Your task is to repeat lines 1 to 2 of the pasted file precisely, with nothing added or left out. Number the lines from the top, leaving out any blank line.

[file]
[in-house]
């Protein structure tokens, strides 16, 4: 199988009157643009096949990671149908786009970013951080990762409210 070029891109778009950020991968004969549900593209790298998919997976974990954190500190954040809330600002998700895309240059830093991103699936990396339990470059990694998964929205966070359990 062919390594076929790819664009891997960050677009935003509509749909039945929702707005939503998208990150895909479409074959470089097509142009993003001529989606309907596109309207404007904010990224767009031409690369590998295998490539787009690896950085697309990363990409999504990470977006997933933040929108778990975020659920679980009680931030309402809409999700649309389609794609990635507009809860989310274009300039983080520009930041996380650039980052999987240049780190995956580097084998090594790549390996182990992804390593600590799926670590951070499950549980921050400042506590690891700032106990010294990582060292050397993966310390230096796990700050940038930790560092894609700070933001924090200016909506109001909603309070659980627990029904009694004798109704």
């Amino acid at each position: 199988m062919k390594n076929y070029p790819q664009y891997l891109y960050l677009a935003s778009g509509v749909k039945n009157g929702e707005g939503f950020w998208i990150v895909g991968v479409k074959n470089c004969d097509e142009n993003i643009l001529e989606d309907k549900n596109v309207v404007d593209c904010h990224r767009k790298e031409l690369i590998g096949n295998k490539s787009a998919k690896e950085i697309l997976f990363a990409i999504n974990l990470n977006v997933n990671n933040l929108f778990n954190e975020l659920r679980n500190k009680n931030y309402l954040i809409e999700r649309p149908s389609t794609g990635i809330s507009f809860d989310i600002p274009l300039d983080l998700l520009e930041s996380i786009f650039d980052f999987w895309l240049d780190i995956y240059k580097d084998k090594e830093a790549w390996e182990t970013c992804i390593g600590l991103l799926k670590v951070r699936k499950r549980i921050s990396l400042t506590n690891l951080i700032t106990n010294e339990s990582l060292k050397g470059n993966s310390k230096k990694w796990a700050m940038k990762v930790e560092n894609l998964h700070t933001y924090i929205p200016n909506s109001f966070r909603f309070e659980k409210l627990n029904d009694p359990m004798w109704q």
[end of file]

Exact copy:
[in-house]
């Protein structure tokens, strides 16, 4: 199988009157643009096949990671149908786009970013951080990762409210 070029891109778009950020991968004969549900593209790298998919997976974990954190500190954040809330600002998700895309240059830093991103699936990396339990470059990694998964929205966070359990 062919390594076929790819664009891997960050677009935003509509749909039945929702707005939503998208990150895909479409074959470089097509142009993003001529989606309907596109309207404007904010990224767009031409690369590998295998490539787009690896950085697309990363990409999504990470977006997933933040929108778990975020659920679980009680931030309402809409999700649309389609794609990635507009809860989310274009300039983080520009930041996380650039980052999987240049780190995956580097084998090594790549390996182990992804390593600590799926670590951070499950549980921050400042506590690891700032106990010294990582060292050397993966310390230096796990700050940038930790560092894609700070933001924090200016909506109001909603309070659980627990029904009694004798109704």